Modified on Denial of Rehearing December 26, 2019.
County District Court No. 17CV30403 Honorable Deborah R.
Sternal, P.C., Lee N. Sternal, Pueblo, Colorado, for
Rider Riter Tsai, P.C., Tory D. Riter, Denver, Colorado, for
1] In this consolidated action, plaintiffs, Richard
Morley and Connie Morley, appeal the district court's
entry of summary judgment
and its order awarding costs in favor of defendant, United
Services Automobile Association (USAA).
2] Applying the unambiguous definition of
"surface water" articulated in Heller v. Fire
Insurance Exchange, 800 P.2d 1006, 1008 (Colo. 1990), we
distinguish this case from Martinez v. American Family
Mutual Insurance Co., 2017 COA 15, 413 P.3d 201, and
conclude that when precipitation falls or leaks into the
insured's dwelling through holes in a roof damaged by
hail (or some other covered peril), it does not fall within
the plain meaning of the term "surface water"
because it was never water "lying or flowing naturally
on the earth's surface." Therefore, we reverse the
entry of summary judgment and award of costs and remand to
the district court for further proceedings.
3] The Morleys purchased a home in Colorado that
they used as a vacation property and visited, on average,
four times a year. They allege that in early June 2015, a
severe hailstorm damaged the flat roof of the home, which
allowed rainwater to leak through the roof, causing damage to
4] At the time, USAA insured the home under an
all-risk property insurance policy (the Policy). Upon being
notified of the claim, USAA retained an independent insurance
adjuster to inspect the Morleys' home and estimate the
cost to repair the damage. Based on the estimate, USAA
approved and paid for a full roof replacement. USAA also sent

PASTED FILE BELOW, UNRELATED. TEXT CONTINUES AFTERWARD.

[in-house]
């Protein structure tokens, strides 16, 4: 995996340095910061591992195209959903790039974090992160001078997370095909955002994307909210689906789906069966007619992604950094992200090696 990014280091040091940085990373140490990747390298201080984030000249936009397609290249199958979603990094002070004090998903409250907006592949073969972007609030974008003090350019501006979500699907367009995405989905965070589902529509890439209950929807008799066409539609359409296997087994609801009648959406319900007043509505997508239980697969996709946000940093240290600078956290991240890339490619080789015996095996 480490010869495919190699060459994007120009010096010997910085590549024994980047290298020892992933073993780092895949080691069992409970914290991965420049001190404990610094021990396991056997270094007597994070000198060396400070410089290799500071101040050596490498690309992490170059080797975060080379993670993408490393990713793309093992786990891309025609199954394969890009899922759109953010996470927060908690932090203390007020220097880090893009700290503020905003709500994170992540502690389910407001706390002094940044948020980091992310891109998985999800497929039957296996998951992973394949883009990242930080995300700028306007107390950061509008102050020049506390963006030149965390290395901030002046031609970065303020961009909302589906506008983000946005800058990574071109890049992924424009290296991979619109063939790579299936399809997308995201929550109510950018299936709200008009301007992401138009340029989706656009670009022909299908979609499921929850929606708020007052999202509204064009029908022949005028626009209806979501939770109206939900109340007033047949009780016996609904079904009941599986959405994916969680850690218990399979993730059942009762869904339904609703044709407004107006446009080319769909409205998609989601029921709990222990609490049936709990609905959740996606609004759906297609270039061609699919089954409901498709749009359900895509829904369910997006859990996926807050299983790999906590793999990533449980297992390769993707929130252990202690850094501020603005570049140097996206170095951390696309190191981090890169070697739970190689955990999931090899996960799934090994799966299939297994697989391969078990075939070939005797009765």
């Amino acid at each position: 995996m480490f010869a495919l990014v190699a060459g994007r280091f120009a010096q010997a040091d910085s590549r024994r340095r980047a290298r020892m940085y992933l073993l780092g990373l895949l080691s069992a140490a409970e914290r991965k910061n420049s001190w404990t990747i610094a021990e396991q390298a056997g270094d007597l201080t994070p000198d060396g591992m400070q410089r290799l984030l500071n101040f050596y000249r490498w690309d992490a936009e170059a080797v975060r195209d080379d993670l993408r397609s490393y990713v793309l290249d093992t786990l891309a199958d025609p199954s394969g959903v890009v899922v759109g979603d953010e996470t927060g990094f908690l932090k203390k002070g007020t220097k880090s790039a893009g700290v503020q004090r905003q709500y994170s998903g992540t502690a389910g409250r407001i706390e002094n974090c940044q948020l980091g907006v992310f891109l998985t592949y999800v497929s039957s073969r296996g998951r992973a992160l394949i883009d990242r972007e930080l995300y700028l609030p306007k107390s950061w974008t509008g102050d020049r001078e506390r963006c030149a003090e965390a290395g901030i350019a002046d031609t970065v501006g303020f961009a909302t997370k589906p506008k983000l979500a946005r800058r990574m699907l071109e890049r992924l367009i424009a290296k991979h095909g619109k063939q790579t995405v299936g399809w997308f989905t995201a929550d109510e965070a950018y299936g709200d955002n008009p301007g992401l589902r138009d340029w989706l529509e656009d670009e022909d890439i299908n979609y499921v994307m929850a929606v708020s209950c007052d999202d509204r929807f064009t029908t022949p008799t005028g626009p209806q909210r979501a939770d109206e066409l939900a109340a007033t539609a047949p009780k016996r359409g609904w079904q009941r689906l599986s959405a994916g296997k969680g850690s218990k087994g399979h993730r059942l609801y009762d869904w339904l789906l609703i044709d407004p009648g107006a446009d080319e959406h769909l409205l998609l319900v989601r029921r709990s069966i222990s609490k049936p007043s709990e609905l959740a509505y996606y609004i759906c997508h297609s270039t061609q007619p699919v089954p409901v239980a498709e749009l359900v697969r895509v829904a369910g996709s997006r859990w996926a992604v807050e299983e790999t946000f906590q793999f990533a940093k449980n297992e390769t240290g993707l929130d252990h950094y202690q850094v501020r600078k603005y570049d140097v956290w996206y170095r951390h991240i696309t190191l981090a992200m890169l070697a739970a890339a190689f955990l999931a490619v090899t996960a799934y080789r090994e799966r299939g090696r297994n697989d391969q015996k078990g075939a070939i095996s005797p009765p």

a settlement letter to the Morleys and authorized an
additional payment to repair the interior water damage that
had been identified by the adjuster.
5] However, in March 2016, the Morleys told USAA
that, while performing repairs, their contractor had found
additional water damage to the interior of the home. The
contractor removed drywall, carpet, cabinets, and insulation,
which significantly increased the scope and cost of the
repairs. USAA denied the majority of the Morleys' claim
for additional interior damage, but did not cite the surface
water exclusion in the Policy as a reason for the denial.
6] The Morleys filed suit, asserting breach of
contract and bad faith claims based on USAA's failure to
pay the additional claim for interior water damage. USAA
moved for summary judgment, arguing, in relevant part, that
even if the damage to the interior of the home was caused by
rainwater that had accumulated on and then penetrated the
roof, under Martinez, the Morleys' claims were
barred by a surface water exclusion in the Policy. The
district court agreed and granted the motion. It also awarded
USAA $23,533.91 in costs as the prevailing party under
C.R.C.P. 54(d). The Morleys appeal.
7] The Morleys contend that the district court erred
by granting USAA's motion for summary judgment because
(1) the surface water exclusion in the Policy does not apply
and (2) USAA waived its right to rely on the surface water
exclusion. Because we conclude that the district court erred
by granting summary judgment based on the plain language of
the surface water exclusion, we need not address
8] USAA contends that, even if the surface water
exclusion does not bar coverage, we may affirm on the
alternative ground that the claims are precluded because the
Morleys violated the Policy's fraud clause. Because we
conclude that material disputes of fact exist as to whether
the Morleys breached the fraud clause, we cannot affirm on
this alternative ground.
9] For these reasons, we reverse the order entering
summary judgment and the award of costs and remand to the
district court for further proceedings.
District Court Erred by Entering Summary Judgment Based on
the Surface Water Exclusion
10] We understand the Morleys to argue that the